“When people ask what I will do with the rising costs this winter, my answer is simple,” says Richard*, a 59-year-old disabled man: “I will die”.
Richard, a supporter of Disabled People Against Cuts (DPAC), was once “at the top of [his] profession in the NHS”. Now he has multiple health conditions – including type two diabetes, long Covid and asthma – that require high domestic energy use to manage. He needs a ventilator to maintain a warm home, and to do a lot of laundry because of double incontinence. With rising energy prices, his already very difficult circumstances are set to worsen.
With energy bills almost double what they were last winter, disabled people – who often need to use more gas and electricity to stay alive and well, including to run equipment such as dialysis machines – warn that they are facing the worst living conditions in recent history. Whilst in the winter of 2019-2020 8,500 people died due to cold homes – this winter, DPAC activist Linda Burnip believes “that number could be a splash in the ocean”.
The government has only intervened to freeze spiralling prices until April 2023 – having reneged on the initial time period of two years. This means that average energy bills are set to reach £4,300 by April 2023, compared with £1,277 in October 2021. In terms of additional support, the government has introduced a number of, one-off payments, with varying eligibility requirements – but disabled people bearing the brunt of soaring energy prices, along with insufficient benefits, say they don’t scratch the surface of what’s needed to safeguard their lives.
Meanwhile, the risk of power cuts is “really worrying” for disabled people, says Burnip, because “some people have to have electricity all the time for their equipment – without it their lives are literally put at risk”. For example, electronic door systems not working could leave some disabled people “unable to get into their homes in the cold… at risk of hypothermia”.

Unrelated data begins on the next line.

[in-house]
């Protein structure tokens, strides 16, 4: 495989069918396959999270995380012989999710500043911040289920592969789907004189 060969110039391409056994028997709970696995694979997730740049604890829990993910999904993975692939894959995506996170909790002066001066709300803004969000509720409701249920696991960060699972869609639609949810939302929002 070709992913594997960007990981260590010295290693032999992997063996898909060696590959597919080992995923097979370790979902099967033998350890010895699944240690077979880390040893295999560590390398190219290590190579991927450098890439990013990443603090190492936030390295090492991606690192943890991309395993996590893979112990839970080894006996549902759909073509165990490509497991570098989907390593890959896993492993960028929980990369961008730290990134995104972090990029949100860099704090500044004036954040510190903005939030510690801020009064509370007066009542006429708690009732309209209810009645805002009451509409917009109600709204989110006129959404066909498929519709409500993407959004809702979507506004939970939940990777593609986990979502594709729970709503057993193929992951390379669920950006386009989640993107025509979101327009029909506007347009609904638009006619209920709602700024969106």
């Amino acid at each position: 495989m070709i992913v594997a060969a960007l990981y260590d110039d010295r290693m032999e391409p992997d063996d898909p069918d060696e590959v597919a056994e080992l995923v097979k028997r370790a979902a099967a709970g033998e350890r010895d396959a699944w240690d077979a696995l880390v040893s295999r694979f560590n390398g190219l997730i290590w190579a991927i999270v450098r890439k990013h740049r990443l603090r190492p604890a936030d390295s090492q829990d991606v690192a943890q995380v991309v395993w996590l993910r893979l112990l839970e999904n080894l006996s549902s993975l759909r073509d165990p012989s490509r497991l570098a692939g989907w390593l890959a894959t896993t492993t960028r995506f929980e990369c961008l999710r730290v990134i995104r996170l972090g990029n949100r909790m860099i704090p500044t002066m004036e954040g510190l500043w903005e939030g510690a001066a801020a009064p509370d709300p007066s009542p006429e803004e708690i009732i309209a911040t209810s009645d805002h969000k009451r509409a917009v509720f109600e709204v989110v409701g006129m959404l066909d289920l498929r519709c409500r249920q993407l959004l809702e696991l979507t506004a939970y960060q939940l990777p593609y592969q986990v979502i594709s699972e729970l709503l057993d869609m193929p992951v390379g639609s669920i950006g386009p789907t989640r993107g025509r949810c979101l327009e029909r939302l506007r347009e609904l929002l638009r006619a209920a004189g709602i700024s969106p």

Disabled people face disproportionate levels of fuel poverty, which is “a life or death issue,” says Claire Glasman, co-ordinator of the grassroots group WinVisible. In March 2022, research by disability charity Scope showed that disabled households in the poorest fifth percentile spend almost twice as much of their household budget on energy bills, are more than twice as likely to have a cold house, and three times more likely to be unable to afford food.
Recently, the largest survey of disabled people in the UK, by the Greater Manchester Disabled People’s Panel, showed that a third of disabled people cannot afford to pay bills. 70% of those reported using heating and lighting less and over half reported eating less.
Rick Burgess from the Greater Manchester Coalition of Disabled People says that especially concerning in the survey was the majority of disabled people rely on their families for help, “because a family can be good and bad; families can be abusive, or they can be supportive. If you have to rely on [family], are they actually willing to give you your independence, to respect you as an adult and your choices?”
However, disabled people are mounting resistance to the energy crisis. “Disability groups are getting together to fight for our survival,” says Glasman. Alongside other disability campaign groups, WinVisible have signed an open letter from the Disability Poverty Campaign Group – a new coalition led by the disabled people’s organisations Disability Rights UK and Inclusion London – urging the government to increase disability benefits at least in line with inflation to prevent a “devastating humanitarian crisis”.
Among other demands, the letter also calls for the reinstatement of the Warm Home Discount (WHD) for the 300,000 disabled benefit claimants whose entitlement to the rebate was removed after eligibility criteria changed, and an end to all arrears-related deductions. In the longer term, the letter calls for the entire benefits system to be reformed “to make the process easier, faster and far more supportive.”
On Monday, the Disabled People’s Organisations Forum – a coalition of 40 groups – launched Austerity Kills, a campaign and policy briefing “calling on the government to show responsibility and compassion to protect Disabled people’s lives, dignity, inclusion and rights by ruling out further cuts to essential services and support and by committing additional targeted support to help Disabled people survive this cost of living crisis.”